Trying to say what a God would or wouldn't do is impossible. Trying to wrap your mind around a being that's capable of creating this infinite universe is a waste of time. Something capable of doing that is so far beyond our very limited perspective that to say anything about it other than that it's possible it might exist is making broad assumptions.
I'll walk you through the entire process, step-by-step, so you see what I mean:
The logic starts at the assumption that a God is all-powerful, which may not necessarily be true. This is something asserted by the Abrahamic faiths, but conceptually a deity could’ve created the universe without having absolute power over it. Humans have made lotsa shit that we don’t have absolute power over control. I can’t make my car run without gasoline. Maybe the sort of tragedy this woman suffered is just an unfortunate part of existence that “God” is forced to include.
Then it assumes a God would even notice us, which is bold. We may well be microscopic bacteria God sees as an infection for all we know. Think of how incredibly massive the universe is. (Not too hard though. Trying to comprehend infinity gets painful) If a God made the infinite cosmos, it stands to reason that the God is somewhere close to that size in relative scale. That means we’re smaller in relation to it than bacteria is in relation to us, and even my microscopic bacteria analogy fails to show how likely it is that a God would be oblivious to our existence.
The next step is assuming that God views events and their repercussions the same way we do, and that something about God’s infinitely broader perspective doesn't give God an understanding we can't get from our limited vantage points. This kind of event could appear beneficial to us in a God’s eyes, even if it’s one of the most heartbreaking tragedies we could imagine. I obviously can’t tell you what would make something that horrendous seem like a positive thing from a God’s perspective. I still think it’s safe to assume that a God’s isn’t viewpoint isn’t clouded by a lack of knowledge like ours is and a God’s infinitely larger knowledge base changes the way the see things.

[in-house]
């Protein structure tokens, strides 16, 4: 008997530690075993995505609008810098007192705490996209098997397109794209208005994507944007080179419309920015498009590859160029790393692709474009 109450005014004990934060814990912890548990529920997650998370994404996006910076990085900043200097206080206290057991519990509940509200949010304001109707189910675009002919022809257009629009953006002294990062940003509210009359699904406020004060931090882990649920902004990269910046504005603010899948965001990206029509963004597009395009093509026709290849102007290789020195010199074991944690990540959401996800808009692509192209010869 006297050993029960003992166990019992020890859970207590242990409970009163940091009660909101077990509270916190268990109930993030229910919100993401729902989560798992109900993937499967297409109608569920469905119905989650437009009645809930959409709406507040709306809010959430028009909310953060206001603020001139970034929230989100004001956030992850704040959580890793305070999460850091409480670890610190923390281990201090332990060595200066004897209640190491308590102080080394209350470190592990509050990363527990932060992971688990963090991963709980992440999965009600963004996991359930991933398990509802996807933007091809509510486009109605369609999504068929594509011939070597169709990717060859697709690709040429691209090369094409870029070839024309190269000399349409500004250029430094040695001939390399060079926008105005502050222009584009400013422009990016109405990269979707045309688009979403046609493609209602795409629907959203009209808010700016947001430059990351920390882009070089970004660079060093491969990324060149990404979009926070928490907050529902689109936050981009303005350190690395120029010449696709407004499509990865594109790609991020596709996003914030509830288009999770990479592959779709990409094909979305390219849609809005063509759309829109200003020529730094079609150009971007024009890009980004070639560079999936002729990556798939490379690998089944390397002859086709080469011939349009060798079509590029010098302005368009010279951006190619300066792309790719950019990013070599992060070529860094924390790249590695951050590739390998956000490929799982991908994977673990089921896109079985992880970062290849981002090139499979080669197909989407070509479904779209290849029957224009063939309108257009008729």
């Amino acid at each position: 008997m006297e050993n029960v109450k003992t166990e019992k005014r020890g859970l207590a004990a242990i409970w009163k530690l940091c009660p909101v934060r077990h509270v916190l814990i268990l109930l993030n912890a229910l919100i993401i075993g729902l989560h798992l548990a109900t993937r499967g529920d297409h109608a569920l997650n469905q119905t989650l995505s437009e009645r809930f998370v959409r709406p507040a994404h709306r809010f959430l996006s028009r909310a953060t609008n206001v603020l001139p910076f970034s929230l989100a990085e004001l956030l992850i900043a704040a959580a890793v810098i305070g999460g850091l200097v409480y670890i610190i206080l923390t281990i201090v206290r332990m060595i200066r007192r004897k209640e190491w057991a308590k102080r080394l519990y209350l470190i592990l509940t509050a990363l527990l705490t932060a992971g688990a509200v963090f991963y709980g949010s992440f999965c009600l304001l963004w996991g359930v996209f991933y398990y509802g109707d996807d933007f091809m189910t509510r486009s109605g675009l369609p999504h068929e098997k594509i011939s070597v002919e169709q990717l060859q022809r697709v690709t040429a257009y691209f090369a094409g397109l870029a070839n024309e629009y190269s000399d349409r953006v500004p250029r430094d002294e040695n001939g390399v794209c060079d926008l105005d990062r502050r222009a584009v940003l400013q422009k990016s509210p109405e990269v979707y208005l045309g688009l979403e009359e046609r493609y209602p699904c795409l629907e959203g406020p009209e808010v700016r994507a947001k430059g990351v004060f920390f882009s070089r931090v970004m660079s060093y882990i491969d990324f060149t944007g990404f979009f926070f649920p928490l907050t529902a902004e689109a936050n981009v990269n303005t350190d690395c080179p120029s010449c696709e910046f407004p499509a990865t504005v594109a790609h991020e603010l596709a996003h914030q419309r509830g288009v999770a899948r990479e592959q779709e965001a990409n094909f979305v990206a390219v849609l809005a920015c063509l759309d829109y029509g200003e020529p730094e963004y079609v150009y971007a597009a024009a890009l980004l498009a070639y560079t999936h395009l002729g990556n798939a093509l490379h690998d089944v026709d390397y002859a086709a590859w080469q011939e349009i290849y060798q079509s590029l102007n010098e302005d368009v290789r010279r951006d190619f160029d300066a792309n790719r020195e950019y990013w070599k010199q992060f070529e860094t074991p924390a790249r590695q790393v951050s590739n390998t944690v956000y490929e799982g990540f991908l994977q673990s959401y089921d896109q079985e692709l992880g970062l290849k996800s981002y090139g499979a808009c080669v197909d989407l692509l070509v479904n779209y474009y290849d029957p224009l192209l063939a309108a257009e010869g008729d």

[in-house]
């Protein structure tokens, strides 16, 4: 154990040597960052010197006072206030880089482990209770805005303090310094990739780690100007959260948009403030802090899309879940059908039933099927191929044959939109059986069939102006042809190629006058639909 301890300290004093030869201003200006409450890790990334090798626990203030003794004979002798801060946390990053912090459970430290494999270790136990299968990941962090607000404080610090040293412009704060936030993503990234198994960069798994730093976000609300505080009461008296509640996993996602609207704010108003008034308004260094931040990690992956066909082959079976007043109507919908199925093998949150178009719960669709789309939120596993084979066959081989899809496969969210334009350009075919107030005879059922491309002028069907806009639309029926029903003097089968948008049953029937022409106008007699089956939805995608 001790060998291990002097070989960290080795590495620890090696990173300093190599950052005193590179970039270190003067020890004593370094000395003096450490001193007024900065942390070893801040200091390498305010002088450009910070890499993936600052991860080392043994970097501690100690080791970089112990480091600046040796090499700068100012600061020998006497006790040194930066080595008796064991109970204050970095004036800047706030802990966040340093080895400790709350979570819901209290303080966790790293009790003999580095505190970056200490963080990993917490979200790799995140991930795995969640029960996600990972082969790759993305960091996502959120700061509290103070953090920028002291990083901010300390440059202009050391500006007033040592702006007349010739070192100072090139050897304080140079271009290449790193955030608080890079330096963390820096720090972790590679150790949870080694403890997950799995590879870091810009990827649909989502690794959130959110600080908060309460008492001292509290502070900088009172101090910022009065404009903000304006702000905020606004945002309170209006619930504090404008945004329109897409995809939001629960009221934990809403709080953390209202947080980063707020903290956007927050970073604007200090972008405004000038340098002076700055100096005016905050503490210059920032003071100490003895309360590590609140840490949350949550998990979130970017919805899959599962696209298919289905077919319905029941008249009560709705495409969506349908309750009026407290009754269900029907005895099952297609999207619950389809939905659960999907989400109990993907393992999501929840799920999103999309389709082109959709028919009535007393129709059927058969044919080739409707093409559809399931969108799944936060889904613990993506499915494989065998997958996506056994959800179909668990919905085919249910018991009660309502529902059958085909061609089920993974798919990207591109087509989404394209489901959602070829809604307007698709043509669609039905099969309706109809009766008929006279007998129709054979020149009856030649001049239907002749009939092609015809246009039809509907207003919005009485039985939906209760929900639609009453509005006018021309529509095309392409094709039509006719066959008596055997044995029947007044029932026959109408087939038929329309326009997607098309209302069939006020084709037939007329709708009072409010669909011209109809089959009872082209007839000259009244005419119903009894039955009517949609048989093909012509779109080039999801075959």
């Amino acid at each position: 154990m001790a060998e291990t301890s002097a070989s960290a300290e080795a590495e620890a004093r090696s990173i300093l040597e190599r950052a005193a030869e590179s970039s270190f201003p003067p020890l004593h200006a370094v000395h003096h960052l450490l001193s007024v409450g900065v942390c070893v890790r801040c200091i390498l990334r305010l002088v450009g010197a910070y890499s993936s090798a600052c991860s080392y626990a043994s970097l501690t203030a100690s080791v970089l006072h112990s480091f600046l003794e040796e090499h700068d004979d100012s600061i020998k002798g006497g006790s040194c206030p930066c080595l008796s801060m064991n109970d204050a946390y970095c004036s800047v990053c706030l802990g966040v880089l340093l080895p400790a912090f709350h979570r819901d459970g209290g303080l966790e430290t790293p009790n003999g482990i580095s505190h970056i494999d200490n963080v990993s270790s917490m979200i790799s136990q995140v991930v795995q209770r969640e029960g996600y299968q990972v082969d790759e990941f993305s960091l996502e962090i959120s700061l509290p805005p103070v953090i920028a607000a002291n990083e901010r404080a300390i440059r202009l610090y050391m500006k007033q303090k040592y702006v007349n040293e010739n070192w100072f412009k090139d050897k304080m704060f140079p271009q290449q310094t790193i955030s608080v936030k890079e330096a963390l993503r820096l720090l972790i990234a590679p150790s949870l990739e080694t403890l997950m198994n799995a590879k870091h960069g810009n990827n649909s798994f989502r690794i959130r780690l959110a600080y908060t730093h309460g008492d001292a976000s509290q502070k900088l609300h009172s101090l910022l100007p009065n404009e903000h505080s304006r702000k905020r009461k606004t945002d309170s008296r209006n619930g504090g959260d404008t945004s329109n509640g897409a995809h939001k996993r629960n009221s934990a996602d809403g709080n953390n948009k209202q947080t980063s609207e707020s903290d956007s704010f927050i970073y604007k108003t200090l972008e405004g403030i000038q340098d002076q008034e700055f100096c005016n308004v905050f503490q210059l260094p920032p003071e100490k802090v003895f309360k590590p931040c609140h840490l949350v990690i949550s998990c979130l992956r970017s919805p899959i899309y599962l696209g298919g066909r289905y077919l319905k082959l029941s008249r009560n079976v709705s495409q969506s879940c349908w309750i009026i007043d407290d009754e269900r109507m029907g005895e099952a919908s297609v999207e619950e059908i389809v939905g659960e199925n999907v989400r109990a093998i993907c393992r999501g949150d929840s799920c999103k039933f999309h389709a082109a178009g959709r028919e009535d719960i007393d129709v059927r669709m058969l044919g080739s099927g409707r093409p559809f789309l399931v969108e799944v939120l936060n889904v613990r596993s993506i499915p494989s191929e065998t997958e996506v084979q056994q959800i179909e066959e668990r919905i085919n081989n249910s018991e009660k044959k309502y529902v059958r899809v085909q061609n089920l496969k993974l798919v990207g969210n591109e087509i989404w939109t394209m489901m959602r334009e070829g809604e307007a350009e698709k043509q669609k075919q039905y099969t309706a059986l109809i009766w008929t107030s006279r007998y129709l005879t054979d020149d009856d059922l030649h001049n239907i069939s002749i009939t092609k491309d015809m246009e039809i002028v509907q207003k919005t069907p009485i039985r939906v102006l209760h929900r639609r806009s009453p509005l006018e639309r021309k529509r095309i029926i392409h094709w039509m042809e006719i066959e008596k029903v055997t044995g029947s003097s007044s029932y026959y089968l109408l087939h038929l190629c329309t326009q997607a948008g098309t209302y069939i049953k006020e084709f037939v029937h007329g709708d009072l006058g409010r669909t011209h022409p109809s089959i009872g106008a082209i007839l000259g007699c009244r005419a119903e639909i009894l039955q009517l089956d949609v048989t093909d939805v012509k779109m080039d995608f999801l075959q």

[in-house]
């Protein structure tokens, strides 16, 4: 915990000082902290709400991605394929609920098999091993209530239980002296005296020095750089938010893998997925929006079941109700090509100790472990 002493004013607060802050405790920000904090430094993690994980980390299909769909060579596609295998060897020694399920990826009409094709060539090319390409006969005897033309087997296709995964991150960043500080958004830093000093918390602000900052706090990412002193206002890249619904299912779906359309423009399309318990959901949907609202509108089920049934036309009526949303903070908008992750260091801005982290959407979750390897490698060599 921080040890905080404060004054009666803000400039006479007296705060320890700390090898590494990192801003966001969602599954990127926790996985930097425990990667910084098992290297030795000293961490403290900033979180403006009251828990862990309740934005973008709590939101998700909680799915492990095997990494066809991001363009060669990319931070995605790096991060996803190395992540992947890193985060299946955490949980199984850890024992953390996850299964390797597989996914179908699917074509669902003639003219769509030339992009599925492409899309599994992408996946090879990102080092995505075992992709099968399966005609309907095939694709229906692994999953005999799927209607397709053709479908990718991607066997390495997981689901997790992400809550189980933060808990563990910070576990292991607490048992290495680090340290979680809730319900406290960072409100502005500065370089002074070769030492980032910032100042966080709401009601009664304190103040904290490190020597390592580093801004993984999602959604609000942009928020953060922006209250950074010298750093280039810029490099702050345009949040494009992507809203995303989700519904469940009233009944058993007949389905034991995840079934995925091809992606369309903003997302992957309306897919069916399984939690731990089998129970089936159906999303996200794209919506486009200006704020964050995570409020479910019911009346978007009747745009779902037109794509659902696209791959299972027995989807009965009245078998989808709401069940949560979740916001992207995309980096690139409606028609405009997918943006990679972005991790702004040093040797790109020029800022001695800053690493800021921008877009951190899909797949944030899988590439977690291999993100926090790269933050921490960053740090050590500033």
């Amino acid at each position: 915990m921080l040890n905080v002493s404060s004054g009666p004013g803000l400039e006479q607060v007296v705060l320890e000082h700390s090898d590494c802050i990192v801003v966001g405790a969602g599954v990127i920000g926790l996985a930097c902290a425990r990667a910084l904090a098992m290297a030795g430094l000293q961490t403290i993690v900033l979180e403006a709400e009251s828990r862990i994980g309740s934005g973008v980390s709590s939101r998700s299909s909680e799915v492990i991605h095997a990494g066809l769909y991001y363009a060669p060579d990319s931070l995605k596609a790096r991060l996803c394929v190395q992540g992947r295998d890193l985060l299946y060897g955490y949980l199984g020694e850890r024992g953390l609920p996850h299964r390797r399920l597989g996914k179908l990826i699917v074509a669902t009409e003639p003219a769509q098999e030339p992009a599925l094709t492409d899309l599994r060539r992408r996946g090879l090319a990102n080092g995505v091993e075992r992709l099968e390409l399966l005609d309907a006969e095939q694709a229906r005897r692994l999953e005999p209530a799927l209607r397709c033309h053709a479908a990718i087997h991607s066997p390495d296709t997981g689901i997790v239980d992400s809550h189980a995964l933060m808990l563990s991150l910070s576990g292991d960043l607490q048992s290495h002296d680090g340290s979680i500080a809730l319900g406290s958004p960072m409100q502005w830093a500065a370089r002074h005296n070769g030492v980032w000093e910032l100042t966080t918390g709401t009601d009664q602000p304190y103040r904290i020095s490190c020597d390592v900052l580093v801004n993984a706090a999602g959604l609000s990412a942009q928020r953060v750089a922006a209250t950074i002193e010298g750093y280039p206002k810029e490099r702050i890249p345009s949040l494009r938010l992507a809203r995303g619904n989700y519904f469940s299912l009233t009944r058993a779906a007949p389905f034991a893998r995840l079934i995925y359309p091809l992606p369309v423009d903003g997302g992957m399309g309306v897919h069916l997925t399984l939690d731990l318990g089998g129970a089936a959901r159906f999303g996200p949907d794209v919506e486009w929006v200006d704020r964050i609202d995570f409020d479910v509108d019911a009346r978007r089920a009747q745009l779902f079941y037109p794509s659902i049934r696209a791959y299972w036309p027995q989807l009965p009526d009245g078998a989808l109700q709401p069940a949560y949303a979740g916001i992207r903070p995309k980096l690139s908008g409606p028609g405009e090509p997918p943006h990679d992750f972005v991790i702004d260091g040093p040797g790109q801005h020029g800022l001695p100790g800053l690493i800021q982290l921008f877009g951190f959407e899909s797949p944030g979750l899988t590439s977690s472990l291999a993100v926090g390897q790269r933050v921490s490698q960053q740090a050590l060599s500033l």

Finally, using all these baseless assertions, we've made a pile of BS out of the assumptions that God is omnipotent and able to intervene, sees us, cares about us, and views existence the way we do. This is the foundation that atheist used to make the assumption that a God would intervene on our behalf. That assumption is the springboard the Atheist commenter used when he jumped to the conclusion that the way that poor Rohingya woman lost her children was proof Allah doesn't exist.
All that assumptions I said formed the pile of BS in that last paragraph are actually unfounded, and ruling out the possibility that they’re false isn’t something the atheist did before deciding on what he believed. I don't see how he could’ve ruled these possibilities out even if he wanted to, since saying anything beyond “there’s a possibility God exists” is highly assertive speculation. Even making that claim surrounding the possibility a God exists is an assertion born from a total lack of evidence creating a situation with infinite possibilities.
Again, the commenter’s argument isn't logic. It is a knockoff imitator called “superficial reasoning”. This superficial reasoning appears the same as logic at a glance, but like all knockoffs, superficial reasoning breaks when you put it under pressure.
(Gnostic) Atheists trying to "convert" people use a lot of preconceived notions about "God" to reject the possibility that a God might exist. Theists use a lot of preconceived notions about God to make the claim that God Definitely exists. Both sides are treating subjective speculation as fact. I’m of the opinion that both sides of the argument have incorrect conceptions surrounding what “God” is. If you wanna know exactly what I believe, you can check out the pantheism essay I linked earlier. For now, lemme just say that “God” is a word we use to cram infinity into a box, and if one does exist it’s something that’s beyond human comprehension. It’d have to be to create this infinite existence that created us.